All this work led to fifteen gold and platinum certifications, a host of awards, high profile television appearances and coliseum concert tours. Chilliwack’s reputation for consistently powerful shows led one journalist to propose an insurance policy covering career damage to major international artists who had to appear on the same stage.
Now in their 35th year, and with the live CD THERE AND BACK still winning over young classic rockers and delighting long time fans, Bill Henderson and the band are rocking like never before. Hearing the revitalized Chilliwack of 2006 is hearing those songs for the first time… all over again.
And, hearing their latest song, “Patent On The Wind” – a powerful rock indictment of the ownership of life forms – you realize that Chilliwack is about more than nostalgia.
In the Olympic tradition, when the torch gets passed on, the flame transfers from one sure hand to the next — keeping it burning, while at the same time moving forward. It’s a fitting image for young Chicago guitar hero RONNIE BAKER BROOKS on his aptly titled third release, THE TORCH. Not only does he sing with soulful fire and play with a white-hot intensity; he’s also carrying the torch from the previous generation of soul and blues greats and moving the music into the future.
Brooks grew up steeped in American music tradition yet his focus remains resolutely on the future. As well as anyone of his generation, he knows the transcendent release at the heart of soul, blues and rock. He knows because, as the son of blues great Lonnie Brooks, he came of age watching the fieriest guitar players and most soulful singers of a previous era express their deepest feelings through their music.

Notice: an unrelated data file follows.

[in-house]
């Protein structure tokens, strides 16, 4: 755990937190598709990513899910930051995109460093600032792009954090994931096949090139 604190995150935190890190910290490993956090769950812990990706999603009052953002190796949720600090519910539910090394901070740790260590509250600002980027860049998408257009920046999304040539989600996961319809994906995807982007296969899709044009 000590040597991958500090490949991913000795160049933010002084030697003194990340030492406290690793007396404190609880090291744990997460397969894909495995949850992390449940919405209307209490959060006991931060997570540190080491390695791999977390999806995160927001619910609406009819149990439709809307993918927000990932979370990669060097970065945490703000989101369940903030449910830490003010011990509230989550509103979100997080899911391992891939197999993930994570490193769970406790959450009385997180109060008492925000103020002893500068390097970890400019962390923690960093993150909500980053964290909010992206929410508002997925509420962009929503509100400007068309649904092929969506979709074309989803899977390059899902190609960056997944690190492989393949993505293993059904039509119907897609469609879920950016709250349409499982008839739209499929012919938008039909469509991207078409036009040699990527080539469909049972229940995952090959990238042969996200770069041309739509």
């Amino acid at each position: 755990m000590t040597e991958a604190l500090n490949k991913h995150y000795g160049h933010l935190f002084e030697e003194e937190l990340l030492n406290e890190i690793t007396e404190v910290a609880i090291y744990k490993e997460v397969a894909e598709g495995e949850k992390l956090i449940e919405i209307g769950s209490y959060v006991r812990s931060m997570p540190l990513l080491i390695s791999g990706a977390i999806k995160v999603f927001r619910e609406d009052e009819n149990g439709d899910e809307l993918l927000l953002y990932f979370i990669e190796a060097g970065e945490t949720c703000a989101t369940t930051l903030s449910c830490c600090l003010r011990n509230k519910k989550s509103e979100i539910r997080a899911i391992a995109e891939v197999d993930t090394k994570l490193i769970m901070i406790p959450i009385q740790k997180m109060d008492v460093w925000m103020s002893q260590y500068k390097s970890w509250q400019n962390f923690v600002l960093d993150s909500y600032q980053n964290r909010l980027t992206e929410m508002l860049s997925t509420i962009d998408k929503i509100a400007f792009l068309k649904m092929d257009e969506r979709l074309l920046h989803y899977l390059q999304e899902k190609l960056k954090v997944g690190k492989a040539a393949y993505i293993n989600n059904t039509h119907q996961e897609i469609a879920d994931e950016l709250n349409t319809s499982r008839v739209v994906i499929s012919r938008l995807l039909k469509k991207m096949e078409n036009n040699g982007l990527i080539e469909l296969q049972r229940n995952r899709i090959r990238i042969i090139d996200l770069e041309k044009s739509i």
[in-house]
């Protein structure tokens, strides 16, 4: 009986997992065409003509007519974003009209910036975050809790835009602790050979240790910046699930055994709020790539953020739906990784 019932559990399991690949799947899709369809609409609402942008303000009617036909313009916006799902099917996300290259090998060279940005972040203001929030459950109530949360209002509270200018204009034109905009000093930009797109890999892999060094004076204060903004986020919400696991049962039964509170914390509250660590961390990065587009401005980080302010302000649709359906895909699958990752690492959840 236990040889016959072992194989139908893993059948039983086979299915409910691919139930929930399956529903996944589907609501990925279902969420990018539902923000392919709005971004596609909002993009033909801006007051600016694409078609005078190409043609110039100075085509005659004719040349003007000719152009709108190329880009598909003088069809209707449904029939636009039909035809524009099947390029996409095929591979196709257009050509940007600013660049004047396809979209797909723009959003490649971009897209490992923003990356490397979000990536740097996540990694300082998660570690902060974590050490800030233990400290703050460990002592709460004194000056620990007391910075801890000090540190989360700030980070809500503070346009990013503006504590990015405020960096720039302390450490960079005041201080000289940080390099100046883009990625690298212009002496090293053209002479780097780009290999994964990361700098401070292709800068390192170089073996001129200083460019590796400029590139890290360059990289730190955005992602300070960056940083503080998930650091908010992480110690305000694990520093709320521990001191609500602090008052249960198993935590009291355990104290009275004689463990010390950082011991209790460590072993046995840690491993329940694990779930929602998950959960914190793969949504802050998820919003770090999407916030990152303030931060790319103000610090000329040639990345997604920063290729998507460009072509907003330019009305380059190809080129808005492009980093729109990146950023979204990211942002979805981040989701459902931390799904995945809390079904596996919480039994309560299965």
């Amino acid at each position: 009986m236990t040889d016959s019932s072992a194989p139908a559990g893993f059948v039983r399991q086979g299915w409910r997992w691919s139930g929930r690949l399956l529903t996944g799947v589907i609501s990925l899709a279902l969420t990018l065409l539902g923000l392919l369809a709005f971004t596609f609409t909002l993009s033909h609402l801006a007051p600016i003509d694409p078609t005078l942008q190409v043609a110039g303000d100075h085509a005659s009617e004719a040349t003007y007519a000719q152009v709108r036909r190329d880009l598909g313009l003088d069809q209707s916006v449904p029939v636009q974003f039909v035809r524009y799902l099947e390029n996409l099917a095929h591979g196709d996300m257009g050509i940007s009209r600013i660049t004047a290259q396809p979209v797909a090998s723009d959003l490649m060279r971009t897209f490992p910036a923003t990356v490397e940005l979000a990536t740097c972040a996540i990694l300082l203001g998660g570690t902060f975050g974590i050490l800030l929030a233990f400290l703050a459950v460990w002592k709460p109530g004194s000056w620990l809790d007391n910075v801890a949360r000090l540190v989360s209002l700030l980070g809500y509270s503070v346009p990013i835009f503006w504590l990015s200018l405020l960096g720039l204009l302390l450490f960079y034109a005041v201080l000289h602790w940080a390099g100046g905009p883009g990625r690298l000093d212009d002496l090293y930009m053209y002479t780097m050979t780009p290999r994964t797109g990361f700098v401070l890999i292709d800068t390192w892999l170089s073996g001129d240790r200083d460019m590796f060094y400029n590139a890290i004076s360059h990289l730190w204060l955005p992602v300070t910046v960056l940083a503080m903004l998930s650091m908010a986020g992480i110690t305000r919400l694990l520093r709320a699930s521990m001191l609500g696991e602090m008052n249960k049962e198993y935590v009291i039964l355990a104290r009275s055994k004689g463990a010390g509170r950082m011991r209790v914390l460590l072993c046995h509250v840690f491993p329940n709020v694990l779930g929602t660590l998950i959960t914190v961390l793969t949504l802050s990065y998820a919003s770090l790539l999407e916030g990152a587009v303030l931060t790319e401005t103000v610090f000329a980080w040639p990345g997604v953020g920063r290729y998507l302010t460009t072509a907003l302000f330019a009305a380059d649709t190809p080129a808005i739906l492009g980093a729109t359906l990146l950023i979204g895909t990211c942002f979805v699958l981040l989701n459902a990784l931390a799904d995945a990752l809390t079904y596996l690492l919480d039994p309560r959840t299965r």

“I like to think of how Muddy Waters took the Mississippi blues he heard in his youth and modernized it for his times by making it electric and harder,” Brooks explains. “That’s what I’m trying to do for my generation. I want to take what’s authentic and powerful about the music I grew up loving and bring in other influences without losing the heart and conviction of it.”
Brooks flexes his musical muscle at a time when he sees a new vitality being brought to the music through himself, Shemekia Copeland and Bernard Allison. He’s convinced this music would be considered as relevant and as powerful as the latest hits by Kanye West or Beyonce Knowles if exposed to young listeners.
“You can see it in the success blues-influenced players like John Mayer and Jonny Lang have enjoyed,” Brooks says. “All they needed was to have their music heard, and people loved it. That’s all it will take.”